It was once thought impossible to take photos of black hole. After all, here is an object that’s so massive light itself can’t escape it — how could you take a photo? Against all odds, a team of 347 researchers managed to overcome that obstacle, using a creative approach that linking multiple radio telescopes.
Previously, astronomers were able to detect light swallowed by the black holes, but couldn’t have the sharpness in the images to really “see” that event. In the late 2000s, researchers obtained approval to use three telescopes to establish a proof of concept. In 2008, they had the first real black hole measurements. By 2017, they had 8 telescopes to work with, and ultimately, in 2018, they managed to take the first real photo of a black hole.
“I’ve been working on this for 20 years. So my wife was finally convinced that what I was doing was worth it a little bit,” joked Shep Doeleman, the project leader and an astronomer at the Harvard-Smithsonian Center for Astrophysics.
The image took the world by storm — not just because it was showing something once thought impossible, but because it was a stunning achievement in its own right. However, Doeleman says, that’s just the start of it. By 2020, we will have the first video of a black hole, he estimates — albeit, it will probably resemble more of a low-quality GIF than a 4K video. But things will move quickly, according to Doeleman.
“What I predict is that by the end of the next decade we will be making high quality real-time movies of black holes that reveal not just how they look, but how they act on the cosmic stage,” Shep Doeleman, the project’s director, told AFP in an interview.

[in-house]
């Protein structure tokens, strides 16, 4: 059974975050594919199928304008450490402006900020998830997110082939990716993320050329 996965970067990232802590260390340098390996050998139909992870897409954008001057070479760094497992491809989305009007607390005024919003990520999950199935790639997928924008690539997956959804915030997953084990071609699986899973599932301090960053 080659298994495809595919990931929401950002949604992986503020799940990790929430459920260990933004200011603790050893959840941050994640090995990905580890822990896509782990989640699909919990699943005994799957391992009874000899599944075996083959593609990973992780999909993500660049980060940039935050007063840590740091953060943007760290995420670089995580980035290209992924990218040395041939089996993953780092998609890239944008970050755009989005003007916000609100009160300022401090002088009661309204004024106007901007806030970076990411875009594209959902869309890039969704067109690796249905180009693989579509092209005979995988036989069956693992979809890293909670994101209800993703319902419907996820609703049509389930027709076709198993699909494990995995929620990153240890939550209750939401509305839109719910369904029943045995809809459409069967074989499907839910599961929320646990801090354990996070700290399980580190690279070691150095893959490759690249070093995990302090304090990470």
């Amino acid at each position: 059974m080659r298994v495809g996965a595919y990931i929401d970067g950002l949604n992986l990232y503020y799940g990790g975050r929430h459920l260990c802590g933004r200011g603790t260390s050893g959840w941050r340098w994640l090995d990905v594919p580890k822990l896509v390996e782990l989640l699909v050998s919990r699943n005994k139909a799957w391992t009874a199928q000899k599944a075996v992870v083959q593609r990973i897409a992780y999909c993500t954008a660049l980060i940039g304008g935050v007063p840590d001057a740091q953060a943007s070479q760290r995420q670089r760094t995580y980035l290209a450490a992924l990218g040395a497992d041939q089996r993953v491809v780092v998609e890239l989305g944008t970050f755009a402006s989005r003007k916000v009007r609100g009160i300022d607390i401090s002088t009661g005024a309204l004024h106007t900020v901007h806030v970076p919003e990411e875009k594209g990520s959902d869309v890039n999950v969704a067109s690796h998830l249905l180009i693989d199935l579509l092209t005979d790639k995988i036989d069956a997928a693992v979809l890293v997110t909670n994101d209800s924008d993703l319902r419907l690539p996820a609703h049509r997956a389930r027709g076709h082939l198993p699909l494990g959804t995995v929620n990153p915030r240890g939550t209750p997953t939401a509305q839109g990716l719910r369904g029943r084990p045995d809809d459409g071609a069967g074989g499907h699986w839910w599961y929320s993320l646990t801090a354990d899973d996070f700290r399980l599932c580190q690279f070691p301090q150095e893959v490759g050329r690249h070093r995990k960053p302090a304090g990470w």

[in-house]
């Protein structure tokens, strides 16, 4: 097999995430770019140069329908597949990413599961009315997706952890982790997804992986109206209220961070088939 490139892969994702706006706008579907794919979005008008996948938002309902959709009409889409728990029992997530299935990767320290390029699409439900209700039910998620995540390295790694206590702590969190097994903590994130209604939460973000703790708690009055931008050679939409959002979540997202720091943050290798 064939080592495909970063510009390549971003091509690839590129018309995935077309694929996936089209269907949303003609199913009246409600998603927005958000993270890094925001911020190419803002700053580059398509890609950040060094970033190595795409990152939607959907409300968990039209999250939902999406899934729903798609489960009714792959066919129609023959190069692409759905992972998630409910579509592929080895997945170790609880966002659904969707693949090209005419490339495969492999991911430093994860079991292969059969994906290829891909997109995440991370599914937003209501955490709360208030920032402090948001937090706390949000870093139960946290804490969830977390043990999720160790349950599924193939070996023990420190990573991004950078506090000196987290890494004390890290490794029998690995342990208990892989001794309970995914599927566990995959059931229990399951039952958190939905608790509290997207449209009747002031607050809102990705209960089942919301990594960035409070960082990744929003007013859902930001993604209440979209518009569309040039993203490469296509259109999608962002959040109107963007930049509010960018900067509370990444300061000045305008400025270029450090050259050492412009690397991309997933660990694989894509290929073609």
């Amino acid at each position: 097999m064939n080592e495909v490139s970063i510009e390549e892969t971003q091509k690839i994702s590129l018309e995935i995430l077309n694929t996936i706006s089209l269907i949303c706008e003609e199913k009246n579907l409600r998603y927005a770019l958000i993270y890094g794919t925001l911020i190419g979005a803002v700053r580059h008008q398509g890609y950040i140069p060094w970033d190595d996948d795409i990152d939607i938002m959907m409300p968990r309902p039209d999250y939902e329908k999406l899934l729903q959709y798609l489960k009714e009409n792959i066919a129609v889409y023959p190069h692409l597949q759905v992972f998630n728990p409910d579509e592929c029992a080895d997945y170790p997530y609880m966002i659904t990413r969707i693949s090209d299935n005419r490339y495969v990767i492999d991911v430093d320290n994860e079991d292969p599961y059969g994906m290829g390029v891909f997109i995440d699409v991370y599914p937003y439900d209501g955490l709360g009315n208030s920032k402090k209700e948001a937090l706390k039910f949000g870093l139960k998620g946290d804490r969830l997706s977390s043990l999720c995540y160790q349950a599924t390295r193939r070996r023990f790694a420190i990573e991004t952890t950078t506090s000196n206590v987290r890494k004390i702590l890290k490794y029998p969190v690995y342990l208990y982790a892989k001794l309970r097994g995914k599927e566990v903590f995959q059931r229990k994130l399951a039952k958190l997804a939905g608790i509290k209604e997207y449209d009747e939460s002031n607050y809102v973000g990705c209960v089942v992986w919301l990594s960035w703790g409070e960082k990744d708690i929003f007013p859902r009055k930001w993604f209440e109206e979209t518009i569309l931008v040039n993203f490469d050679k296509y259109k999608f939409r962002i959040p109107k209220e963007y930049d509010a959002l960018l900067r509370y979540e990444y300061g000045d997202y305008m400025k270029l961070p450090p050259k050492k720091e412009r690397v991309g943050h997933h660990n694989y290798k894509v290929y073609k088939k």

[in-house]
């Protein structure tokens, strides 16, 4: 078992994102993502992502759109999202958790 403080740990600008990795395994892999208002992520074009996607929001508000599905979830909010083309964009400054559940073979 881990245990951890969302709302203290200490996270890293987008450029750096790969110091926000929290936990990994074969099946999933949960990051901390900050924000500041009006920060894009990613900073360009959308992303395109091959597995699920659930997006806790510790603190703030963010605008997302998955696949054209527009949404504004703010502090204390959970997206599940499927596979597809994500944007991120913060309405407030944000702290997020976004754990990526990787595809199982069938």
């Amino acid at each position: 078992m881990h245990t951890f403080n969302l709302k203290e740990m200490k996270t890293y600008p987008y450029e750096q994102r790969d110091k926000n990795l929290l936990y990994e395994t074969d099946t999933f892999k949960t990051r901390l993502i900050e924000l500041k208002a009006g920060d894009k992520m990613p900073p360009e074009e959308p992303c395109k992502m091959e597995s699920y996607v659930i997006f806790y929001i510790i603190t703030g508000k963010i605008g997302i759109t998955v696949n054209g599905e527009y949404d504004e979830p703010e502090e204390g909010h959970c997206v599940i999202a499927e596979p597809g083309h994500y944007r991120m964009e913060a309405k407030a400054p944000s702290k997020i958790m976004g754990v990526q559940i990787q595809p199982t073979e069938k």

“It could be that maybe we will make the first crude movie” by 2020, he added. Ideally, scientists would need more telescopes, both on Earth and in orbit, to improve the resolution further more.
There is evidence that most (if not all) galaxies have massive black holes at their core. The black hole captured in the iconic image lies at the center of the Messier 87 galaxy, and it lies 53.5 million light-years away from Earth. The black hole is relatively calm and perfectly suited for such observations. Researchers would also like to image the one at the center of our own Milky Way: Sagittarius-A*. However, this might prove more problematic as Sagittarius-A is much more turbulent.
“Orbits of matter around M87 take about a month to circulate. Whereas orbits around Sagittarius-A* can take only half an hour, during one night of observing Sagittarius-A* can change before your eyes,” explained Doeleman.
Nevertheless, Doeleman is optimistic.
“We do see ourselves as explorers, we’ve taken a journey in our minds. And we are instruments at the edge of a black hole. And now we’re coming back to report what we found.”